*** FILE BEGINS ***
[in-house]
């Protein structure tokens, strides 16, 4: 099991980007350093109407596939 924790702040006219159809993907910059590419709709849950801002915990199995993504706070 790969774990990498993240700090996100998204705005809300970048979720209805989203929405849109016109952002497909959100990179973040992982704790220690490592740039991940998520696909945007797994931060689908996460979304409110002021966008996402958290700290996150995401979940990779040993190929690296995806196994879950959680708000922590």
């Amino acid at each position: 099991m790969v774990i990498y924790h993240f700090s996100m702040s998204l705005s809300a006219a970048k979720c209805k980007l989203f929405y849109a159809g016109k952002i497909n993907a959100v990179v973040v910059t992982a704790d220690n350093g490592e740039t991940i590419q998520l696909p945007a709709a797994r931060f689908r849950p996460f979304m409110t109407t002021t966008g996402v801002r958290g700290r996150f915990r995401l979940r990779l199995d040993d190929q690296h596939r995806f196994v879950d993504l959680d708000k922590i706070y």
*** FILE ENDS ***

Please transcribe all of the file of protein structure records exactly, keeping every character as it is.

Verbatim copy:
[in-house]
């Protein structure tokens, strides 16, 4: 099991980007350093109407596939 924790702040006219159809993907910059590419709709849950801002915990199995993504706070 790969774990990498993240700090996100998204705005809300970048979720209805989203929405849109016109952002497909959100990179973040992982704790220690490592740039991940998520696909945007797994931060689908996460979304409110002021966008996402958290700290996150995401979940990779040993190929690296995806196994879950959680708000922590």
């Amino acid at each position: 099991m790969v774990i990498y924790h993240f700090s996100m702040s998204l705005s809300a006219a970048k979720c209805k980007l989203f929405y849109a159809g016109k952002i497909n993907a959100v990179v973040v910059t992982a704790d220690n350093g490592e740039t991940i590419q998520l696909p945007a709709a797994r931060f689908r849950p996460f979304m409110t109407t002021t966008g996402v801002r958290g700290r996150f915990r995401l979940r990779l199995d040993d190929q690296h596939r995806f196994v879950d993504l959680d708000k922590i706070y």